The End Software Patents Coalition

My railing against software patents shouldn’t be new to you, dear reader.  Recently, this tilting at windmills has generated some attention.  Among other things, a new group of interesting people is forming a coalition named End Software Patents.

This group is being spearheaded by several very smart people, including Ben Klemens – a guest scholar at The Brookings Institution.  Ben is also the author of Math You Can’t Use, a fascinating exploration of patents, copyrights, and software that I’ll review in depth at some point.

In the short term, this coalition is looking for examples of innovative and profitable software companies that have been successful without any patent activity of any sort.  While this success doesn’t necessarily correlate with a desire to abolish software patents, we want to better understand real life examples of successful companies that don’t care about software patents.

If you fit this description and are willing to have a discussion, please contact me.

  • James D Kirk

    Read your earlier post about software patents, Brad. But what about patents on methods or processes? I've just sent in my first application to the USPTO and am working on my second. Do specific methods also fall into this category? Curious.

    • http://www.feld.com Brad Feld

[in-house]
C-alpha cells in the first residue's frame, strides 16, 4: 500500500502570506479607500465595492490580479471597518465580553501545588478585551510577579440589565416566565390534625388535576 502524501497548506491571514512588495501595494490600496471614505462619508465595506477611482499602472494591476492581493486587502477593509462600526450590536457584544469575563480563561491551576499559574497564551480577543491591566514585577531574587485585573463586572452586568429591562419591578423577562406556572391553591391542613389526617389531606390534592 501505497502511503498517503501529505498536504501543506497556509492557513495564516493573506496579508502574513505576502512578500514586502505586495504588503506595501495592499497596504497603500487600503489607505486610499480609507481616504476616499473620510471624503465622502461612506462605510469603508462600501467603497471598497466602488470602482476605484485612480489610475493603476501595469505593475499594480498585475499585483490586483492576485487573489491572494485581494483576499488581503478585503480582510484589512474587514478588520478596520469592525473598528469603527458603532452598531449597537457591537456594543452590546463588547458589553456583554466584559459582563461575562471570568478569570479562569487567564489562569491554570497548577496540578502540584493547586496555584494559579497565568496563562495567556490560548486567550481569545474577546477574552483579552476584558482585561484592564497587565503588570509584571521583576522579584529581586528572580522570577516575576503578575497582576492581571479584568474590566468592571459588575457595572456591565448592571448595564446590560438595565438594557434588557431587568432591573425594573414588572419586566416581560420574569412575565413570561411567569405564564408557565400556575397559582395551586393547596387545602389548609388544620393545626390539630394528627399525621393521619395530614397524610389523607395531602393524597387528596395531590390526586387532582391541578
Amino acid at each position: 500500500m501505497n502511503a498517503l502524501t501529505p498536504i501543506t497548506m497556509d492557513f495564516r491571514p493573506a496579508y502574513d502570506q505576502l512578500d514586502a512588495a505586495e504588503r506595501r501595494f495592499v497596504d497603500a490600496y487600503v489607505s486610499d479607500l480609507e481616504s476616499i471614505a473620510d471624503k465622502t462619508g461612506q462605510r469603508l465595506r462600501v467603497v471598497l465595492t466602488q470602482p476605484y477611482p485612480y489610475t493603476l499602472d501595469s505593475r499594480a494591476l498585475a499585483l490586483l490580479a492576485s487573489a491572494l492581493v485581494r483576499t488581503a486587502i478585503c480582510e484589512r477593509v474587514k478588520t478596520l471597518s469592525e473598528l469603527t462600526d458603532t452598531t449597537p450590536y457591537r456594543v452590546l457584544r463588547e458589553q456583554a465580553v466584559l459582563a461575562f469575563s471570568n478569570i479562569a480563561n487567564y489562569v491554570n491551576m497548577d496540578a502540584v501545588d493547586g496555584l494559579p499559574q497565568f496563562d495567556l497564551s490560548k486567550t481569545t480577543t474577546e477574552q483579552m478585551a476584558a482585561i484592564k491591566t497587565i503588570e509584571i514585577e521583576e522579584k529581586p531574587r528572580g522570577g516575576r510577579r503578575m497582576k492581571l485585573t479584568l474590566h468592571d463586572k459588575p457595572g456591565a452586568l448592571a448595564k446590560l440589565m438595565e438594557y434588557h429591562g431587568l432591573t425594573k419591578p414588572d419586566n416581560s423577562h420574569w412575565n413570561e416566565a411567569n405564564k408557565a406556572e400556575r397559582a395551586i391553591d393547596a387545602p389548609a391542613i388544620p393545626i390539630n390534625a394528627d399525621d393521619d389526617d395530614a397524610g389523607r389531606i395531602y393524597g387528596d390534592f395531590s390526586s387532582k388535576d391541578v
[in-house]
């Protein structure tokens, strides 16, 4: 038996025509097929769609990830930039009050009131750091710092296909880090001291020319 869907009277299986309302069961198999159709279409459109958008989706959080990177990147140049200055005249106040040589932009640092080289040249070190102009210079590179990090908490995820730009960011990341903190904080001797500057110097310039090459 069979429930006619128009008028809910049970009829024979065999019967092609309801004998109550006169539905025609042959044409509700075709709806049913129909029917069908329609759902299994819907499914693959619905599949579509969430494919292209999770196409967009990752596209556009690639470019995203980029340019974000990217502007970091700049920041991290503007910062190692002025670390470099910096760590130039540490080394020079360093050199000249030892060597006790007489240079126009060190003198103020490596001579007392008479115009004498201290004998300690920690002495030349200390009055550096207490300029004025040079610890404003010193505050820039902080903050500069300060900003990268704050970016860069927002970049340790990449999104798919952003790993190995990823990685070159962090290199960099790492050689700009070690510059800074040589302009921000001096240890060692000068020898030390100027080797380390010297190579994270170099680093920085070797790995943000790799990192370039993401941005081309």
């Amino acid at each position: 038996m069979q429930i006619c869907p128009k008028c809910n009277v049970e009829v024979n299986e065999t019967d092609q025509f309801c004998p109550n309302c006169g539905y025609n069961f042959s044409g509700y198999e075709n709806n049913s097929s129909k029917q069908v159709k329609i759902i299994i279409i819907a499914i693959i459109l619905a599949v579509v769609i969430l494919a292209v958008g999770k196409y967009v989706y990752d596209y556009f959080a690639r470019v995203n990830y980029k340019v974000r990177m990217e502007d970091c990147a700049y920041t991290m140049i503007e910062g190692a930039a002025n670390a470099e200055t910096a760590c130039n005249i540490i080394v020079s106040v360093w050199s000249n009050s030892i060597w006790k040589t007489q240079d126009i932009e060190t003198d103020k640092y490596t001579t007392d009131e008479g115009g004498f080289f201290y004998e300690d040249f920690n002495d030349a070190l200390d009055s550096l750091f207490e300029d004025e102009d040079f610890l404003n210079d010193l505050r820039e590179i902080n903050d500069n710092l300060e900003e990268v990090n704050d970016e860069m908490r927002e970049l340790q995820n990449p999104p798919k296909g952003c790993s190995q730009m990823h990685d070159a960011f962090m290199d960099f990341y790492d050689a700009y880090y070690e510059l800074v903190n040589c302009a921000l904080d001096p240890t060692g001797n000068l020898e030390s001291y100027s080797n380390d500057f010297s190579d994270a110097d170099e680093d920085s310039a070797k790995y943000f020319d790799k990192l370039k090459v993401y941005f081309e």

I dislike method and process patents also. The group is calling things “soft” patents which theoretically captures method and process patents. There are cases where method/process patents work when they are integrated with a machine of some sort, but there are a large number of patents that I think fall in the irrelevant category. Fundamentally, you should not be able to patent “an idea.” However, I'm starting with something I know well, which is software.

  • Robert

    The BIG problem I have with software patents is when a company files them, but doesn't use them. If you're protecting your product or service… fine. But if you're patenting stuff with no intention of using it, then don't waste your time (or anyone else's).

    Take the Blackberry case as an example. Blackberry might have infringed on a patent, but as far as I'm concerned the original patent holder should have taken their ass to market sooner. Instead, they sat on it and waited for someone else to do the leg work before crying about it… or at least that was my take on it.

  • Deb Miller

    In case you haven't seen this: http://www.ipadrblog.com/2007/11/articles/busines… This video is not directly related to patents, but is about the other IP issue — copyrights. It's about 19 minutes long.

  • http://www.theopensourcerer.com Alan

    Move to the EU ;-)
    We don't really allow patents on software – although M$ have tried to corrupt the system….

  • Reinier Bakels

    I do believe that “software patents” are the worst form of legal extortion that exists. Still, for a successful opposition against such patents, eventually the question must be answered what is in and what is out. The US courts struggled from 1973-1998 to draw that line, and then opened the floodgates. The EU courts still struggle with the “technical contribution” criterion which is a confusing pretext to make arbitrary decisions.
    Imho a fundamental change in patent philosophy is needed. The question is *not*: does this alleged inventor deserve a patent, *but*: can he survive market competition without legal protection? In the capitalist economy, imitation (preferably improved) is the rule and protection should only be applied in rare circumstances. Patent protection is for losers!